Monday, February 25, 2013

Missionary blessings: daily adventures

No, our life is not a daily exotic adventure... but every day brings the unexpected.

My day is much like yours - feed the family, clean the family, toilet the family, get the family places on time, and somewhere in there try to make the right choices about my priorities.

But in the midst of attempted routine, every day brings a flare for the dramatic.  You can count on nothing - will there be power? will there be water? will there be ink for the printer, petrol for the car, gas for the stove? will someone you're counting on to show up actually show up and show up when you are expecting them? who will show up at your doorstep right when your child decides to disobey?

I can't even describe all the things that "go wrong" in a given day - it almost sounds unbelievably ridiculous some days.  No one would believe us.

And yet these adventures are such a blessing, such a gift.  If I ever thought I was in control before, now I KNOW that I am not.  In the past, I may have deluded myself into thinking that I was sovereign.  There's no delusion now.  I am in control of nothing.  I can make nothing happen when I want it to happen.  Nothing is "ideal" (especially when it comes to treating patients on my front porch or trying in vain to refer them somewhere).


What a blessing, my friends! I am called to be faithful, and here, on this mission field, and that is all that I can do.  Be faithful to what God has called me to be.  Minister to the needy and pray that they better understand the gospel after seeing me.  Minister to my family and pray that they better understand the gospel after experiencing the raw unfiltered me.  Encourage my husband when he, for the 8th month in a row, fails to get this one certain task done (by NO fault of his own!).

THIS is a blessing!

Wednesday, February 13, 2013

Missionary blessings: touching lives directly

We get to be on the front lines.

Even in our role of equipping our Ugandan counterparts to minister, we're still much more on the front lines than our sending churches.

We have the privilege of figuring out how to help that starving child and his family directly.  We have the opportunity to pick up the snotty child and share dirt.  We get to pray with that woman as her husband dies of AIDS.  We get to choose, quite literally, if we will eat meat this week or instead feed meat to the orphans under our care.

For most of you who read my blog, you live vicariously through us.  And WE get the privilege of having a very direct effect on our community, on the community that you pray for, that you give financially for, that you teach your children about.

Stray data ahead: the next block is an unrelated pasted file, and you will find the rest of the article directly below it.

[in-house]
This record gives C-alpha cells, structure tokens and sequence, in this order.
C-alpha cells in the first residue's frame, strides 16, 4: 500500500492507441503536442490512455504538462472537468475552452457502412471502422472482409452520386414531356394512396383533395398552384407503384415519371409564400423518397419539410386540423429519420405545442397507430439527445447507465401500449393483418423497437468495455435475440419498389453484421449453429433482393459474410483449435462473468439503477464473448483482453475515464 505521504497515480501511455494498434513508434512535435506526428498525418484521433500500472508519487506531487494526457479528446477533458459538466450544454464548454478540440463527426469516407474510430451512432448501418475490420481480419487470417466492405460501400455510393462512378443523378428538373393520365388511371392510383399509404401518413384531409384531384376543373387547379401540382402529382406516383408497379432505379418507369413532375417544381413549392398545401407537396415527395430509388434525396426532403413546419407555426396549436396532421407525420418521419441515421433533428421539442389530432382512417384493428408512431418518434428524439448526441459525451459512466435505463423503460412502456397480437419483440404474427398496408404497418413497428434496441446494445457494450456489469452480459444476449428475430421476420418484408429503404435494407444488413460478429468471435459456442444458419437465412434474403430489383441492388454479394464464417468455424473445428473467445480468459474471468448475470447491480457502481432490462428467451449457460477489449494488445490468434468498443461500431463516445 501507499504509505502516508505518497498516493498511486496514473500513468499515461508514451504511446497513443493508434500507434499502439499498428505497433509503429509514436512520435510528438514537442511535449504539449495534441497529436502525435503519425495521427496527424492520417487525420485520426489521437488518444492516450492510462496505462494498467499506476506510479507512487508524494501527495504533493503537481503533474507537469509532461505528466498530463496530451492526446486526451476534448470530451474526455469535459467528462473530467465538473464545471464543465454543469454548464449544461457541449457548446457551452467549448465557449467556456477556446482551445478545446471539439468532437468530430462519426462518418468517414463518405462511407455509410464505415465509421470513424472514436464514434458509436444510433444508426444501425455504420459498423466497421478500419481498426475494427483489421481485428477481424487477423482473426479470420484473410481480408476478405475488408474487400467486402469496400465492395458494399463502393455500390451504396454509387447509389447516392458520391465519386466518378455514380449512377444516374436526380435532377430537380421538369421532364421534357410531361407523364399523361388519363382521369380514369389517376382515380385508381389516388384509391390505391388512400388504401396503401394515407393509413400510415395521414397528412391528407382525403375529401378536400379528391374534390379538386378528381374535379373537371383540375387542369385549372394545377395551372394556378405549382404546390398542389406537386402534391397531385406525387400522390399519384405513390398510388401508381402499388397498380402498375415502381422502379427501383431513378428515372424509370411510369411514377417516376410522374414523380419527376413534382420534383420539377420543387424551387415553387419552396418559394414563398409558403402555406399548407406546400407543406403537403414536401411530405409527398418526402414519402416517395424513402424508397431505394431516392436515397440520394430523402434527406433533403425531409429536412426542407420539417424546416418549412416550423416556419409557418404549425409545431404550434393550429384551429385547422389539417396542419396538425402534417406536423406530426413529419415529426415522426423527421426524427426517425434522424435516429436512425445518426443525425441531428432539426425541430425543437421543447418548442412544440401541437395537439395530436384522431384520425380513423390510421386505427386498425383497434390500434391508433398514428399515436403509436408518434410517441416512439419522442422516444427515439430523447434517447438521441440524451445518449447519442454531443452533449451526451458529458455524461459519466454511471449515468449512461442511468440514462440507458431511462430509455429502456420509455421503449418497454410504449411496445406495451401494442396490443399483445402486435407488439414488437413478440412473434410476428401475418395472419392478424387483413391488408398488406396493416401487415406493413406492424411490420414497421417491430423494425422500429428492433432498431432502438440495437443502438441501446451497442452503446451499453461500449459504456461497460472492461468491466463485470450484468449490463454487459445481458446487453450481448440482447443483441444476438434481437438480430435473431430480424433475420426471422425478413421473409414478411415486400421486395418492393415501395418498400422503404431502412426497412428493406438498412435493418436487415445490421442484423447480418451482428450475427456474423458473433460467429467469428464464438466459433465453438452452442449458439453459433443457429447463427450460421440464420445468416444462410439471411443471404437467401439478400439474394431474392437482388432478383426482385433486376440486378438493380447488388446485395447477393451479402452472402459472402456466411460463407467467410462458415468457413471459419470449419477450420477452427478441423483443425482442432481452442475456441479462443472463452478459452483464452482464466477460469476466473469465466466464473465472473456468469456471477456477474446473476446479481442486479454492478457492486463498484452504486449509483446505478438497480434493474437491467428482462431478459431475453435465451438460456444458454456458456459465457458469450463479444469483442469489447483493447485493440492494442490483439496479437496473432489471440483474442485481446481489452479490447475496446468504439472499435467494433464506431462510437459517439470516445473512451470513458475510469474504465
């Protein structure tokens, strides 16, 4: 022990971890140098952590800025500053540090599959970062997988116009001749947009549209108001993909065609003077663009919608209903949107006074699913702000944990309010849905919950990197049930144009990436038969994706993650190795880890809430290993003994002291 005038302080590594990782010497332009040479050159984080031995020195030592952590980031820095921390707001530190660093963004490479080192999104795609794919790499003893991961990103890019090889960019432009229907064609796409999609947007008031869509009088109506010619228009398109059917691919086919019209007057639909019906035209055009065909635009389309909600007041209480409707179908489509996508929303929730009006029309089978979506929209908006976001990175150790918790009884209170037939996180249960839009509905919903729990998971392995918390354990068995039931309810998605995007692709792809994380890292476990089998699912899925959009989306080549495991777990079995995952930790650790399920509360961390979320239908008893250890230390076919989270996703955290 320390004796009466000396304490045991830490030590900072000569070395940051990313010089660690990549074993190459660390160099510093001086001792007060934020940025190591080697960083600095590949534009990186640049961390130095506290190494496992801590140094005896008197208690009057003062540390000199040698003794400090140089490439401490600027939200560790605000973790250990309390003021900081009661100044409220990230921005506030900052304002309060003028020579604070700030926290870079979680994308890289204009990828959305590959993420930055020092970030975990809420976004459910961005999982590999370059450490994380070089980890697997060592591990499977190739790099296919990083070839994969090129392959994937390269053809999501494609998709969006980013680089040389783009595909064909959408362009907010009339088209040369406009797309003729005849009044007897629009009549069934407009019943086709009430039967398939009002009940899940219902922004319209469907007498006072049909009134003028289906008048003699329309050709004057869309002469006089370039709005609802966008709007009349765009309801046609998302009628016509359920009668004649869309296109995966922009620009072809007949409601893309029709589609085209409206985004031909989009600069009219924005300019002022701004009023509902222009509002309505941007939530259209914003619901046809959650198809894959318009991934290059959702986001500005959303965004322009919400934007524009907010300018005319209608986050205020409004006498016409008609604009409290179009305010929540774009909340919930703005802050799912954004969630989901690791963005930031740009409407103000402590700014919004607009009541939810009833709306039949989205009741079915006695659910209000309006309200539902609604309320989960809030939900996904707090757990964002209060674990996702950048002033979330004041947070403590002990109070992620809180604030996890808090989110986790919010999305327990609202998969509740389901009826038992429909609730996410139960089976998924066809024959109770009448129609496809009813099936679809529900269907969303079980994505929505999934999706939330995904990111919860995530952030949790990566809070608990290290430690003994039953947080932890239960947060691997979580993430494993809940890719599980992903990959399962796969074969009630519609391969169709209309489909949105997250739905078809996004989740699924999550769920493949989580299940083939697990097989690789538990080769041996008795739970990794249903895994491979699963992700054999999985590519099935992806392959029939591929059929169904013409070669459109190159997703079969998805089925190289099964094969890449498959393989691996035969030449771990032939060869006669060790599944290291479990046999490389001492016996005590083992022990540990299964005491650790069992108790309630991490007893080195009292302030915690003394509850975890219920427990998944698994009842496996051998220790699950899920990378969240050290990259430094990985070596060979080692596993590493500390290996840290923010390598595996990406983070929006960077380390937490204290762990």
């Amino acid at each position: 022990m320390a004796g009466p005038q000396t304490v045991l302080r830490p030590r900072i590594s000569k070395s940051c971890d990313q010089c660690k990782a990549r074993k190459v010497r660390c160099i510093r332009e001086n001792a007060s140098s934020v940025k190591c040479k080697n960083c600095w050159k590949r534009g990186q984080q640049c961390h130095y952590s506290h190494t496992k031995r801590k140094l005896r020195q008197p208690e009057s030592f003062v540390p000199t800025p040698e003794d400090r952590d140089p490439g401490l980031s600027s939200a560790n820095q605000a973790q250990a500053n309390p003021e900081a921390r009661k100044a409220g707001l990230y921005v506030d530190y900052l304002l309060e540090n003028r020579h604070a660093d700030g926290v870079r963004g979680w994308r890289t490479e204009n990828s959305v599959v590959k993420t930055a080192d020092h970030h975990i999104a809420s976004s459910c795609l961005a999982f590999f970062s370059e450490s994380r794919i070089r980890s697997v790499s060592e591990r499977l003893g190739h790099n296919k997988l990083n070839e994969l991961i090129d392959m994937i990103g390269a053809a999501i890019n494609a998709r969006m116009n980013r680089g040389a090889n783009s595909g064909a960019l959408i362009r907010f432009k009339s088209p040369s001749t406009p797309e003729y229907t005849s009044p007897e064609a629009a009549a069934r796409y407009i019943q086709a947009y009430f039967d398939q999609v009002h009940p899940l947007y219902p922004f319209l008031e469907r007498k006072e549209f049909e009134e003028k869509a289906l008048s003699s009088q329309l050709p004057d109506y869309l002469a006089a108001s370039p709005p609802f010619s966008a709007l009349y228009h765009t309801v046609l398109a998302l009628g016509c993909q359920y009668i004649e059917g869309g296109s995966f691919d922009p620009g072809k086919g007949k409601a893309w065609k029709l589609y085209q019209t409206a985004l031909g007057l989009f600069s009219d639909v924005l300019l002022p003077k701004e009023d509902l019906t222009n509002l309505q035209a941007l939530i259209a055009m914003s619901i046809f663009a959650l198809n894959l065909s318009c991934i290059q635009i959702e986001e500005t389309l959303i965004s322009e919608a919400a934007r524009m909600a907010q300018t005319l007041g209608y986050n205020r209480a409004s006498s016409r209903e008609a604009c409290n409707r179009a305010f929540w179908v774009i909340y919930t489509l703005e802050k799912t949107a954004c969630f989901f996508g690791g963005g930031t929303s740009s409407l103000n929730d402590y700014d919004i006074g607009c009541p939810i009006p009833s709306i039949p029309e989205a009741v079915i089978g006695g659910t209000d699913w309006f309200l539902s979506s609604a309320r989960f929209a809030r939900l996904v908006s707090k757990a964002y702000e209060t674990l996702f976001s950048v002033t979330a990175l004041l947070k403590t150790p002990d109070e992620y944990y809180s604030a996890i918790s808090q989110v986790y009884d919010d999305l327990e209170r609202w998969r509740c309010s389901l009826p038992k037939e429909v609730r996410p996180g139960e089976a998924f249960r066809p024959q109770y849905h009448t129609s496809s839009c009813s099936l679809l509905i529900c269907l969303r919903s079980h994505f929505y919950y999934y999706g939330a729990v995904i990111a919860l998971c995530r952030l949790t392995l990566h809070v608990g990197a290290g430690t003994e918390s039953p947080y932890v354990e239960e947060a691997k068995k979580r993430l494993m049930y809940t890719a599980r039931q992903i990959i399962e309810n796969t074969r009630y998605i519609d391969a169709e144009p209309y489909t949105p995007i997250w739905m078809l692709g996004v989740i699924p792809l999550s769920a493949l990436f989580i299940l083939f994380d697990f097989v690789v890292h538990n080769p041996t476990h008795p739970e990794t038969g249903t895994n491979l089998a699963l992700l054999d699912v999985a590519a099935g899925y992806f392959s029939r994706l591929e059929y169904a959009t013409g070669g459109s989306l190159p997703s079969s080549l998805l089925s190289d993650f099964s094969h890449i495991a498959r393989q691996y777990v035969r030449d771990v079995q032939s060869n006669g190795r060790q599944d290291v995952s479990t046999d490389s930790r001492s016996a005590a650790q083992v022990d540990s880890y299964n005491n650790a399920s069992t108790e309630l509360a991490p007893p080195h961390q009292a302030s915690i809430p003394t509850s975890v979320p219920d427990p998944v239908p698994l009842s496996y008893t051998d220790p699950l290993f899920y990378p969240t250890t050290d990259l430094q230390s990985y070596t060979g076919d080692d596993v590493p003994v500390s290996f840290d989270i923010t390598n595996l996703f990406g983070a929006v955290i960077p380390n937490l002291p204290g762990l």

What a blessing and immense privilege for us! I'm not saying it's easy to be on the front lines.  In fact, historically, missionaries have been so moved by the desperate situations that they face, that we have created worse situations.  Handing out food is not the answer.  Taking in vulnerable children is not the answer.  Paying a child's school fees is not the answer.

Only CHRIST is the answer for this world's brokenness.  Pray for us to have wisdom when it comes to relieving physical suffering and need - that we would understand how best to proclaim Christ and his gospel!

Tuesday, February 12, 2013

Missionary blessings: seeing God work

You can see God's hand anywhere AND everywhere.

But on the mission field, you find yourself more dependent than ever on God and his grace.  We have the privilege of seeing his work first hand.  His protection, his grace, his mercy, his providence, his blessings, his sanctifying processes...

We have less things in our lives to distract us from seeing his hand.  We are totally immersed in ministry - as an entire family.  We try to have social events with people outside of our ministries, but most of our time is spent with our co-workers in ministry.  Most of our friends are our Acholi friends who minister with us.  Most of our conversations are about ministry and about how God is working.  As we talk nonstop about things of God, it becomes so very apparent that HE is a great God!

There is nothing predictable about life here.  When there is power, we praise God! When there is water, we praise God! When there is not, we praise God... or seek to see God's purpose as we fight for joy! When something happens smoothly, we see God's hand.  When something happens in the usual non-smooth way, we see God's sanctifying work in our lives.  When things seem to be falling apart, we thank God for revealing an area of weakness or an area of danger in our lives or the ministries.

God is active and powerful.  God is bigger than any of our circumstances.  God is victor in the spiritual realm and the earthly realm.  THIS is who we serve and seeing his hand at work is an incredible blessing, not only available to missionaries - but available to all of his children!

Wednesday, February 6, 2013

House help - what?!